If you and your spouse are considering divorce and are open to working together to reach an agreement, divorce mediation might be an option worth exploring. Rather than going through the typical court process, mediation involves a neutral third party called a mediator who helps facilitate communication and negotiation between both spouses, allowing them to make decisions about their future.
Divorce mediation offers several advantages, including privacy and affordability. Unlike public courtroom proceedings, mediation gives couples more control over the final decisions made during their divorce. It promotes a cooperative and collaborative approach to resolving issues.
Dawn Renken, a family law attorney and licensed mediator, can provide valuable legal guidance throughout your divorce case. She can assist in resolving disputes, developing a child custody schedule, determining child support payments, dividing property, and addressing other important matters.
At what point in the divorce or custody process do we have to go to mediation? Do we have to file suit first?
You can go to mediation before or after you officially file your petition for divorce. The court may order you to go to mediation once you have filed, or you and your spouse may decide to attend mediation before your divorce decree is finalized.
If you decide to attend mediation once your case has started, you, or your lawyer, will need to let the judge know of your decision.
Do both parties have to abide by the mediated settlement agreement in a divorce?
A mediated settlement agreement for a divorce is binding if both parties agree that it will be binding. The agreement must:
- state, in bold typeface, capital letters, or underlined, that the agreement is not subject to revocation,
- be signed by both parties, and
- be signed by the party’s attorney, if any, who is present at the time the parties signed the agreement.
What if the court orders mediation for my divorce and I do not want to go?
You must go to mediation if the judge orders it.
A party can object to mediation if there have been incidents of family violence against the objecting party. The objecting party must object prior to the final mediation order and file a written objection to the referral of mediation.
I am afraid of my ex-spouse–do I have to go to mediation?
If there has been a proven history of family violence or you fear for your safety, you may not be required to attend mediation.
If you have been ordered to mediation, you should file a written objection to mediation on the basis of family violence at any time prior to the final mediation. Once an objection is filed, the suit cannot be referred to mediation, unless the opposing party requests a hearing to oppose your objection. If a hearing is held and there is not enough evidence to support your claim of family violence, mediation will be held.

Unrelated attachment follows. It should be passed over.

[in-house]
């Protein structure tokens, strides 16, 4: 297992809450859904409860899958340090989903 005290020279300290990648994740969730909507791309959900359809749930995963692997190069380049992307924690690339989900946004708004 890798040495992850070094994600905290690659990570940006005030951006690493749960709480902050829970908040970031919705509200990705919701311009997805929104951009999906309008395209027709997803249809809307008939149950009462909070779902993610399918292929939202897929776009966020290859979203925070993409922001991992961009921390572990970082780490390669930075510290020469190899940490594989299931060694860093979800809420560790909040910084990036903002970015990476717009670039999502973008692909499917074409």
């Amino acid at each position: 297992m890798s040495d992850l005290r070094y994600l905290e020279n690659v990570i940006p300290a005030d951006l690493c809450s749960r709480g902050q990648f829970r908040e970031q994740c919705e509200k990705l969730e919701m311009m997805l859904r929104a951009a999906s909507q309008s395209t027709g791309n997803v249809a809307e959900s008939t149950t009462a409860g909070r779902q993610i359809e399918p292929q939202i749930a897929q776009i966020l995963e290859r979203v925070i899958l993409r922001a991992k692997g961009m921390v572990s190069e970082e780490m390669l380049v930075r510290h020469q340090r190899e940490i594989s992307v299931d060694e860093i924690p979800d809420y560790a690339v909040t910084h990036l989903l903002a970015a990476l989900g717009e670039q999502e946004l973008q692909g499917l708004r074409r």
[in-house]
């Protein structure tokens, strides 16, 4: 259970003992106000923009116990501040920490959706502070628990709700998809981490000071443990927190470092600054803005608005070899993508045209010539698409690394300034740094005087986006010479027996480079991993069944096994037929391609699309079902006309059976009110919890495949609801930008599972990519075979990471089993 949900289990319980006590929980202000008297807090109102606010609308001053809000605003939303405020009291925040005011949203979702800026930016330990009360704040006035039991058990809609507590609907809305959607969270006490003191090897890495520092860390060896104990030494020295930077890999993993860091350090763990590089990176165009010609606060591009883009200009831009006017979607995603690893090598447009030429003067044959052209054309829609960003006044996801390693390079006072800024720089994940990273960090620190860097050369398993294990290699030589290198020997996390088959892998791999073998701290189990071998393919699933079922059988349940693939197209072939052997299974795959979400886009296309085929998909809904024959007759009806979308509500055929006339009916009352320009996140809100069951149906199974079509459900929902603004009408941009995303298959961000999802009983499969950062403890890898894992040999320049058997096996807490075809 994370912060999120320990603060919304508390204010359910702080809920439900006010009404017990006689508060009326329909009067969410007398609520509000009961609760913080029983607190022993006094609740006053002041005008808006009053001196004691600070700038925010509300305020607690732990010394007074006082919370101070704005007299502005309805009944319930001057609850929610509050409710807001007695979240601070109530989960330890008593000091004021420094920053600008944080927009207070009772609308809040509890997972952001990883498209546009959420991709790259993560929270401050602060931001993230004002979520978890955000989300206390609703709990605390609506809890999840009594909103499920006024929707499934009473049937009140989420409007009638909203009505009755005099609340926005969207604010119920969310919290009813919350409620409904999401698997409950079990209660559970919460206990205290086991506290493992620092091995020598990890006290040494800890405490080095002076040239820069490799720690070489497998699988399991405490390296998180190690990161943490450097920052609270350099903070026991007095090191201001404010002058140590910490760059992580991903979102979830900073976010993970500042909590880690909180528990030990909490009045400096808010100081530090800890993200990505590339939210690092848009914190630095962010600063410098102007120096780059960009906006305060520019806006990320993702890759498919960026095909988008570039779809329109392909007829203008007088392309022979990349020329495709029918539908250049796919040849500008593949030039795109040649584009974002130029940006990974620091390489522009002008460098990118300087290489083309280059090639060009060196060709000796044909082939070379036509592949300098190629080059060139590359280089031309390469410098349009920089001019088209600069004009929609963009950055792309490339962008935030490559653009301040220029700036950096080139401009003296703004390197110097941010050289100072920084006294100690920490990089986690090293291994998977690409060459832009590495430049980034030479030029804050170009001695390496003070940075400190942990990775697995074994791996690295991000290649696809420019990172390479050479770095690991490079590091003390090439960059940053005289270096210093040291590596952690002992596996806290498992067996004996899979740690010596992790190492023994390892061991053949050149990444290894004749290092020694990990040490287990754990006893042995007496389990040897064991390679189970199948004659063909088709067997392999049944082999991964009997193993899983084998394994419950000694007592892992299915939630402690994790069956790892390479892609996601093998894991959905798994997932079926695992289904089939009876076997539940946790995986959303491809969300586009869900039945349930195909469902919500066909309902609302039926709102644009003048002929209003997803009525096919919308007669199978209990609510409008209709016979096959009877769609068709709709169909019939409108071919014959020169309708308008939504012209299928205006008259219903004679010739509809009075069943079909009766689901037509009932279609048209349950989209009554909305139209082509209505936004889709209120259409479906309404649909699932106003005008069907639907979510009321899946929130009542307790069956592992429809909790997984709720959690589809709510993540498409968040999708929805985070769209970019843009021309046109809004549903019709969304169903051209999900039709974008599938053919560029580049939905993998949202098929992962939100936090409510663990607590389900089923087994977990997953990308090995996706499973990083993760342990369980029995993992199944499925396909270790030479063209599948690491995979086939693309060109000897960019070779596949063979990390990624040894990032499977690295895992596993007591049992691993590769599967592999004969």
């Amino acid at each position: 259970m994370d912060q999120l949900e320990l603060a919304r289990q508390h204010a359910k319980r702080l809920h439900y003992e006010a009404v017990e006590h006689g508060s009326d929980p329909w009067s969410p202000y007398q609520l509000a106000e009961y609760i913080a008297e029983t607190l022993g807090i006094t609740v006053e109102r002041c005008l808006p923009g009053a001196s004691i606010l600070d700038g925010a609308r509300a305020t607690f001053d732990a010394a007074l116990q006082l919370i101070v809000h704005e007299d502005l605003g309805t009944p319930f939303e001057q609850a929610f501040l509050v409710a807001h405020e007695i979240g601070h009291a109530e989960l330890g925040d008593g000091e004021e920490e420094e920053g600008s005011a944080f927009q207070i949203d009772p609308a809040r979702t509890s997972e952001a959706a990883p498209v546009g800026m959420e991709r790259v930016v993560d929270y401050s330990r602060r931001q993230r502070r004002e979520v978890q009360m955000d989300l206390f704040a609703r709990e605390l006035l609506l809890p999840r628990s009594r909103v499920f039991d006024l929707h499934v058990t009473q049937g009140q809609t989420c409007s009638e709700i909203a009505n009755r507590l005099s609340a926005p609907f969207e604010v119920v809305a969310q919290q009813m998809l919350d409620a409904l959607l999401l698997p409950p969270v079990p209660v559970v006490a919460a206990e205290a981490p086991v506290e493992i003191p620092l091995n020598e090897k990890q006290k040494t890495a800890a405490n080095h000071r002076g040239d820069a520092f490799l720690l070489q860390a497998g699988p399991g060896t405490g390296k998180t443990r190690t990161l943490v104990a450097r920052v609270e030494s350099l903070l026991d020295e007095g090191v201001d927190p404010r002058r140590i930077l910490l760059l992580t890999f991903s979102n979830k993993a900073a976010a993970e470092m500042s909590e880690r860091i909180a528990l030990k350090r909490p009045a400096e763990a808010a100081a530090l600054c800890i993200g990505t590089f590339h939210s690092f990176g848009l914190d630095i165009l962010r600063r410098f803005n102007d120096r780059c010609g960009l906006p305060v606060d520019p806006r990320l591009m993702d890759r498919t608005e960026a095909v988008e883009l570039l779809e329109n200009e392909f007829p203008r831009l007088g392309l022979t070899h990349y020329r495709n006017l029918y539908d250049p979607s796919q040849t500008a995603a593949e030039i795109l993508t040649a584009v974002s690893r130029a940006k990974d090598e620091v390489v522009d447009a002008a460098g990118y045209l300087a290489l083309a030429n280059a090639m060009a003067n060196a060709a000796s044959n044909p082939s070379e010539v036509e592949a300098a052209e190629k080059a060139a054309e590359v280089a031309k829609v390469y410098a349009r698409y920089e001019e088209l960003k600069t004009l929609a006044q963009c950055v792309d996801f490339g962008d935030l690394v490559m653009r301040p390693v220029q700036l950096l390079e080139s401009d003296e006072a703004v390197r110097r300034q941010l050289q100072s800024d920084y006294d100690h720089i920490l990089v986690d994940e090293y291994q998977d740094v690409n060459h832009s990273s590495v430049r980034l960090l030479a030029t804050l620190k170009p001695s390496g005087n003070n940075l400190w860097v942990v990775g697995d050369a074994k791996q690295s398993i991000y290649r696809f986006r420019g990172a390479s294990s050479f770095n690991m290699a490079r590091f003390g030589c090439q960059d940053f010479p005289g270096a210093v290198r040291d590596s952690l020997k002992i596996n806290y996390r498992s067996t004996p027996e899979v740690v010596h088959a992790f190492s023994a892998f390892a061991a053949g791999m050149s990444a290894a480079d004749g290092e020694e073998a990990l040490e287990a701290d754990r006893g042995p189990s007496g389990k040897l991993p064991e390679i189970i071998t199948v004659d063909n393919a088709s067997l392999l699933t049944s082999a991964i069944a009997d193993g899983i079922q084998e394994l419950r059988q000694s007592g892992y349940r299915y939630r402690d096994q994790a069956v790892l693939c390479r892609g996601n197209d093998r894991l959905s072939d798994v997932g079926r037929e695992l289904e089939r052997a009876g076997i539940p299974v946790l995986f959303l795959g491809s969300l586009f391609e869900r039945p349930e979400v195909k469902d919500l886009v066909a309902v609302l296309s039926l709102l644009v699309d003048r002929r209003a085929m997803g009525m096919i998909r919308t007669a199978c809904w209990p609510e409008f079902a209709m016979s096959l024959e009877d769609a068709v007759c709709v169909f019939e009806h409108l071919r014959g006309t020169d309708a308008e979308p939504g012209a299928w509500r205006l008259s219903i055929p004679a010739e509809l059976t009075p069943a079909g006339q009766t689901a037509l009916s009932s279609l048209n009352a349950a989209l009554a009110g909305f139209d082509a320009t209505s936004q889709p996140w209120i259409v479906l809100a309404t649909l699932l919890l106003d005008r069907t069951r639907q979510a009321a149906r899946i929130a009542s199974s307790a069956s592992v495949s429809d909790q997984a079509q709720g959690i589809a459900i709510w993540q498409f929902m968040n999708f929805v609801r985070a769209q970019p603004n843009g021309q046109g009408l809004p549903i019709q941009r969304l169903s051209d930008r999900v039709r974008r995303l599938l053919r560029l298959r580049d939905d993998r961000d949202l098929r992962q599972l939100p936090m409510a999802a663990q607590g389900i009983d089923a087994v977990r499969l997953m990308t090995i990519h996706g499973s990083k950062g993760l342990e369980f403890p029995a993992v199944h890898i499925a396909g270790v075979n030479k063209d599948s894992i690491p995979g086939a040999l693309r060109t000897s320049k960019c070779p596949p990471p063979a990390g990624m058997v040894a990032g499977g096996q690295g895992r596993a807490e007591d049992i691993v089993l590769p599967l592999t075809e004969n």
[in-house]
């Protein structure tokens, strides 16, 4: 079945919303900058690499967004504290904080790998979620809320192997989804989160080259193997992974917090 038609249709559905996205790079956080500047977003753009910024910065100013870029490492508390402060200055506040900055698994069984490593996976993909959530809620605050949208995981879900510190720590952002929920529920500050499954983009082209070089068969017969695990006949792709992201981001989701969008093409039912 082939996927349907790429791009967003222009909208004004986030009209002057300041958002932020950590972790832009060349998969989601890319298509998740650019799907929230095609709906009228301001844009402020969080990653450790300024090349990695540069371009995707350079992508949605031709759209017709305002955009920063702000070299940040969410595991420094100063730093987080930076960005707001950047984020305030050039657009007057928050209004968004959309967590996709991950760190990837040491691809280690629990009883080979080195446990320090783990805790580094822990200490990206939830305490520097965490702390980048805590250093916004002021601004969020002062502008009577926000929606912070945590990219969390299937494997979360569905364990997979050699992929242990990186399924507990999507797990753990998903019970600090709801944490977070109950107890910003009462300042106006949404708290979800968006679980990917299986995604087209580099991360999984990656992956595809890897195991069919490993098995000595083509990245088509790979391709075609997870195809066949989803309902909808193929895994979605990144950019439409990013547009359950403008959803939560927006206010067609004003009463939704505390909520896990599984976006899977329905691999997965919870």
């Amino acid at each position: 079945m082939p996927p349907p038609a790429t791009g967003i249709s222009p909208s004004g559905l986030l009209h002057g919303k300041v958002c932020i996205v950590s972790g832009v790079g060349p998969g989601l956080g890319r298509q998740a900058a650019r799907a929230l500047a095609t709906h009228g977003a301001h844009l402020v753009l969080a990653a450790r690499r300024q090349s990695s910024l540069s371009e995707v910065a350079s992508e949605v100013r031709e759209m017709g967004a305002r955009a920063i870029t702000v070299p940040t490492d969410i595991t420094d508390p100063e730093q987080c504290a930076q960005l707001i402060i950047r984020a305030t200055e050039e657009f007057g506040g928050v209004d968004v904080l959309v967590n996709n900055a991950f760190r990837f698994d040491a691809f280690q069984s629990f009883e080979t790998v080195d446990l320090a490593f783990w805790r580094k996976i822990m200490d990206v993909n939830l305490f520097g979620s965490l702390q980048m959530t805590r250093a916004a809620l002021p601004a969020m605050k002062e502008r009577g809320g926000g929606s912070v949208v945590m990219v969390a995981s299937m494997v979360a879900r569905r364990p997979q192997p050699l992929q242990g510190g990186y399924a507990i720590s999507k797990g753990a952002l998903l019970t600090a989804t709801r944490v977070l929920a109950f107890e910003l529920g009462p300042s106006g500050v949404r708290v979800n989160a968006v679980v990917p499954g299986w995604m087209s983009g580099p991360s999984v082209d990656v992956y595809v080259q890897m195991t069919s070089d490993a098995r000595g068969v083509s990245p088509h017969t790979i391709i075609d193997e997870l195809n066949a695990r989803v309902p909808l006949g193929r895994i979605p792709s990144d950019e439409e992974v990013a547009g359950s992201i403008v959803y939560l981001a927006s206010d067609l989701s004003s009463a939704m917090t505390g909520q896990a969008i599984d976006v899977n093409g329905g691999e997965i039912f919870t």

However, the court will take appropriate measures to ensure your safety. For example, the mediation may be held in separate rooms where you do not have to have face-to-face contact with them.
The mediator plays a crucial role in helping the divorcing spouses navigate their negotiations. When a couple decides to divorce, communication and trust between them often become strained. This breakdown makes it challenging to discuss the dissolution of their marriage effectively. The mediator acts as a neutral party, creating a safe and supportive environment where both parties can express their concerns and opinions.
During mediation sessions, the mediator ensures that discussions remain respectful and free from interruption, blame, or misunderstanding. They guide the couple through the various issues that need to be addressed, ensuring that all relevant matters are discussed before reaching a final agreement. The mediator offers guidance, legal information, and assistance in finding solutions when conflicts arise.
Typical mediation sessions last about one to two hours, although some mediators may schedule longer sessions for more comprehensive assistance. The mediator helps establish an agenda for each meeting, keeping the spouses focused and encouraging effective communication. Common agenda items include child custody arrangements, division of assets and debts, and any other specific concerns related to the divorce.
Once all the agenda items have been addressed and compromises have been reached, the mediator drafts a divorce agreement. In some cases, a lawyer may be involved in the drafting process, especially if the mediator is not a lawyer themselves. The couple then reviews the agreement, either on their own or with the help of their own attorneys. After the final review, the necessary legal papers are filed in court, bringing the divorce process to a relatively quick conclusion.
Houston Divorce Law Firm for Dissolving Your Marriage
If you’re searching for an affordable divorce mediation lawyer, our team proudly serves the Greater Houston area, including locations such as Brazos County, Cypress, Fort Bend County, Galveston, Houston Heights, Houston, Humble, Katy, Kingwood, Memorial Houston, Montgomery County, Montrose, Richmond, Rosenberg, Spring, and The Woodlands. We understand that every marriage is unique, and each divorce presents its own set of needs that must be addressed. Reach out to our law office to explore your options and discover how we can assist you in moving forward.